Baumeister, Campbell, Krueger, and Vohs (2004) mentioned self-esteem is constantly viewed as a communal problem for Americans, who tend to worry that lack or insufficient self-esteem leads to a life with various undesirable behaviors. Prof. Baumeister (1996) challenged that bullies in fact, hold favorable and perhaps inflated views of themselves. He also reviewed several empirical studies on how murderers and rapists respond to self-defining statements, he pointed out that these individuals firmly believe they are superior, not inferior. However, here I would like to argue that when answering these type questions people tend to go for what they think is the right answer and/or provide with information they would like to read and believe about themselves.
Allen (2006) exposed the increase in bullies and victims from 1984 and 2001 by comparing two studies. First she analyzed Olweus (1984) first large-scale study of bullying, although he only focused at bullying only among boys, there might be a minimal but still considerable difference in the last numbers. She concluded that from Olweus’s original research (based on the 1983-84 school year) found that the main players in bullying comprised about 15 percent of the student population. She compared those findings with a study published in the Journal of the American Medical Association in April of 2001 (Nansel et al.), which included 15,686 students in grades 6-10. The results, when compared with Olweus’s, showed a significant increase in the numbers of bullies and bully-victims, with only a slight change in the percentage of victims:
bullies – 6%
victims – 9%
bully-victims – 1.6%
Nansel et al. 2001
bullies – 13%
victims – 10.6%
bully-victims – 6.3%
Statement of the Problem
Bullying affects people of all ages, ethnic backgrounds, socioeconomic levels, and all demographic areas. It is important to develop a deeper understanding of the problem in order to provide better solutions. However, I think bullying is like any other problem, not attacked in the proper way. Bullying is clearly seen as a major problem in our society but there are lacks in studies of the good traits a bully might bring to the table. My decision in a longer term is not to stop bullying but work with them to identify what fields they should go to. By halting bullies we are only damaging them as well instead, we should seek a solution that benefits everyone.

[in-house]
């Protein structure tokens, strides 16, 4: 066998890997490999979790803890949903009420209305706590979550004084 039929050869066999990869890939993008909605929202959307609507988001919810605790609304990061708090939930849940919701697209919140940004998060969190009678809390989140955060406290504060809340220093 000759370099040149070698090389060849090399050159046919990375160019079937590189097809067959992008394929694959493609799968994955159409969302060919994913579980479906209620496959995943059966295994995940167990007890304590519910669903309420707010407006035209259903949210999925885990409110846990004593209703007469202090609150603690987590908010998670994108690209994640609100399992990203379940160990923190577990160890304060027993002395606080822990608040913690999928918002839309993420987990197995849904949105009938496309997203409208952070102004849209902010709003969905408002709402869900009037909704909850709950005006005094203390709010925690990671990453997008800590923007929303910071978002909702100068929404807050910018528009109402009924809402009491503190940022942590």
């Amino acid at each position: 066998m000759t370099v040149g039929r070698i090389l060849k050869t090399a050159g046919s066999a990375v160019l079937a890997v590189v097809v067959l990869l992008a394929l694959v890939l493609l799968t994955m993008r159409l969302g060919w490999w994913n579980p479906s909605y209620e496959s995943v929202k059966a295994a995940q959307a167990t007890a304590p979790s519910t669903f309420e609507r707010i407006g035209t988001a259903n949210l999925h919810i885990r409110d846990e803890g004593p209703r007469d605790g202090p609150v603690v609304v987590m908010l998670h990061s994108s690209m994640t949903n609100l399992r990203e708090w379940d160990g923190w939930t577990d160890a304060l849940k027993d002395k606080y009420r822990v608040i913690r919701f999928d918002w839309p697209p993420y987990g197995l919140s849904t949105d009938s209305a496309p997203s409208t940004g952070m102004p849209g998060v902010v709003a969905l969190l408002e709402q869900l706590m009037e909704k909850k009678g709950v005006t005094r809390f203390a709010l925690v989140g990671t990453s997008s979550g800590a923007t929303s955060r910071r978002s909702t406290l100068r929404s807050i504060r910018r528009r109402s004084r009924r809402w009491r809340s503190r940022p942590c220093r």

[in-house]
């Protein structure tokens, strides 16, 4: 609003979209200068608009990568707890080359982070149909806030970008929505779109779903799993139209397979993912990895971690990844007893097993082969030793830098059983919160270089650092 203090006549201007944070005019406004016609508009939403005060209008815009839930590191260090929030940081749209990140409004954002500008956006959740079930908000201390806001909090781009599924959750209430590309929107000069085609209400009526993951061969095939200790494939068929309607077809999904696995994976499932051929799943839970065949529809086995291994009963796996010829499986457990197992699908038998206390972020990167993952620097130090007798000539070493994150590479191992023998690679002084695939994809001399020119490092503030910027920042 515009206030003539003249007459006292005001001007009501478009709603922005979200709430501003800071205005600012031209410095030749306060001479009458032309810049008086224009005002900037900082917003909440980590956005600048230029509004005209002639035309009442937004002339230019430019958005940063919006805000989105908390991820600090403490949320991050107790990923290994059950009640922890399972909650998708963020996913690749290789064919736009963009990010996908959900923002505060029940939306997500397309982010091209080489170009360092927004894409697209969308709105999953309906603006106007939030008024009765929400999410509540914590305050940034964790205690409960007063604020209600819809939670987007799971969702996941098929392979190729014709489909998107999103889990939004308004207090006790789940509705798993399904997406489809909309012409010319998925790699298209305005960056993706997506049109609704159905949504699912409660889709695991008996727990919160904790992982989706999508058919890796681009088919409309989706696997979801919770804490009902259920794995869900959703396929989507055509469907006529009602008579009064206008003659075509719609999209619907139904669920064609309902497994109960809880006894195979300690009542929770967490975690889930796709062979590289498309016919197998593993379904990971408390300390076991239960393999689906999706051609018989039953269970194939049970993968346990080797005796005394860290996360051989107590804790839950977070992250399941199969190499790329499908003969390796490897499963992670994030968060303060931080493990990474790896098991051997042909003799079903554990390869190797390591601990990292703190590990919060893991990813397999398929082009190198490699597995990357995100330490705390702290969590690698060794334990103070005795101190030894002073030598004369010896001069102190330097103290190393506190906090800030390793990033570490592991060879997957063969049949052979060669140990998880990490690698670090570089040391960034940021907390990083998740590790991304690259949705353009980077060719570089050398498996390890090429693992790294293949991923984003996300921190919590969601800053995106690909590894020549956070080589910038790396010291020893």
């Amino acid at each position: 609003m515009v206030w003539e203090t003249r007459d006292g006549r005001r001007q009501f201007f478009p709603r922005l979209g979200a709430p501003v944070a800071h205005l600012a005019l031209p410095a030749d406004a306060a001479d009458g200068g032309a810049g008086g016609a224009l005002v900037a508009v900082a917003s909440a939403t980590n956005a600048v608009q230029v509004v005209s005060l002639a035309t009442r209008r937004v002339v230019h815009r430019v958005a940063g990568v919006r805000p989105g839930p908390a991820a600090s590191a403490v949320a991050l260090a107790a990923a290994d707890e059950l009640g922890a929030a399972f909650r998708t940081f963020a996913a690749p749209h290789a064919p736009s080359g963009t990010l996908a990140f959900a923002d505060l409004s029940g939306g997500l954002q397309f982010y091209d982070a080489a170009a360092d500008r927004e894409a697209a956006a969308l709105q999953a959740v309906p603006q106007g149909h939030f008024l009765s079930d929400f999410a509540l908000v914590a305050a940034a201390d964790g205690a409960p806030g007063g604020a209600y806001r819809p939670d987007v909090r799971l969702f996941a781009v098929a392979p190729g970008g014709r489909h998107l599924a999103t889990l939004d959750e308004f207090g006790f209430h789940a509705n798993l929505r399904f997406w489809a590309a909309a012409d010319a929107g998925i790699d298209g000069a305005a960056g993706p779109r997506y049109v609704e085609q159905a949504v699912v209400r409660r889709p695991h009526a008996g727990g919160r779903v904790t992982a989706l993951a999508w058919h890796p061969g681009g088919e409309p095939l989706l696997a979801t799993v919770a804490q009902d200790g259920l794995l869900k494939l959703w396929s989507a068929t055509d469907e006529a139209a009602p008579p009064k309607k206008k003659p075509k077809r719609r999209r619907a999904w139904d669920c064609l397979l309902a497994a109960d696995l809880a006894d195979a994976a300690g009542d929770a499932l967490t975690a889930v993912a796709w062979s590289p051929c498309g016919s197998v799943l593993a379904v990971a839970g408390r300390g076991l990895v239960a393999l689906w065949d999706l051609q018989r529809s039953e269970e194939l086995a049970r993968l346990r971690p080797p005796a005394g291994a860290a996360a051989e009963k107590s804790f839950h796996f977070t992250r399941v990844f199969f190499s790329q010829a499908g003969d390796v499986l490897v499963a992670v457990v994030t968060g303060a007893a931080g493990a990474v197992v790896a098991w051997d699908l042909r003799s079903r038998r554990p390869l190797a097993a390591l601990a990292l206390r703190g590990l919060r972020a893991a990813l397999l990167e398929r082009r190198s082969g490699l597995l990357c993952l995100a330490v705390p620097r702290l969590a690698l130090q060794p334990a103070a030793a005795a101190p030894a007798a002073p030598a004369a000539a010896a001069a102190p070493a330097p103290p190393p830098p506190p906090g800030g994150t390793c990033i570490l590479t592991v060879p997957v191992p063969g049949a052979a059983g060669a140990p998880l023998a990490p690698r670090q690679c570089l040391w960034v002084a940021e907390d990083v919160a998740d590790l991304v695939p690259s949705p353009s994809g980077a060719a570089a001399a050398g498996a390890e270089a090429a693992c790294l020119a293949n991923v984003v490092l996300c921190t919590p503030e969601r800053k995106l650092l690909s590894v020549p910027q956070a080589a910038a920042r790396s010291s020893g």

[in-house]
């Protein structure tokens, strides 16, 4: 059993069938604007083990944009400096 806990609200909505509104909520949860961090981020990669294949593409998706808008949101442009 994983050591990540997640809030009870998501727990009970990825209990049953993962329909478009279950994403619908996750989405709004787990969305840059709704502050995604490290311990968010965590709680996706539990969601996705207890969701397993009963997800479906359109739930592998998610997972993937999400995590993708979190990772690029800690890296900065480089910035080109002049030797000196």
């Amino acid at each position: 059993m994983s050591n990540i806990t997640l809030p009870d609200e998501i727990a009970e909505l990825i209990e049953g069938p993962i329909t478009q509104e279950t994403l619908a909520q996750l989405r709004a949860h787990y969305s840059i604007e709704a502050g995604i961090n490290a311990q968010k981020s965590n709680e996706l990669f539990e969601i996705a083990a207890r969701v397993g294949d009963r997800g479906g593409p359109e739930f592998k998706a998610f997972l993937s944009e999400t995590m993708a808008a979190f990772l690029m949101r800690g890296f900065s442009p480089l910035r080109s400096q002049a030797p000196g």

A student is being bullied when he or she is “exposed, repeatedly and over time,” to abuse or harassment by one or more other students (Olweus, 1996). Basically, the main goal of the bully is to gain power over and dominate other individuals. However, is there a specific reason why someone needs to show dominance against another human being? I think learning about them and where they come from, the environment they grew up in would completely change the panorama of how the bully-victim occurs. Recognizing that these children who have been labeled bullies are most likely victims of bullying as well is an important factor for more effective interventions. Ross (2002) summarizes a study that was done in Finland explaining that during their adolescent years bullies are just as likely to be at risk for depression, low self-esteem as victims and when bullies are controlled it is bullies who have higher ratings of low self-esteem, depression, and further internal problems, concluding that they are more like victims than previously believed.
By Hector Quintanilla 2013
Allen, K (2006). Bullying and Self-esteem: is there a connections? Impact Training, Inc.
Olweus, D. (1993). Bullying at school: What we know and what we can do. Cambridge,MA: Blackwell.
Ross, D. (2002). Bullying. In J. Sandoval (Ed.), Handbook of crisis counseling, intervention, and prevention in the schools (electronic version) 2nd ed. (pp. 105-135): Mahwah, NJ: L. Erlbaum Associates.
Sullivan, K., Cleary, M., & Sullivan, G. (2004). Bullying in secondary schools: What it looks like and how to manage it. London: Paul Chapman Publishing.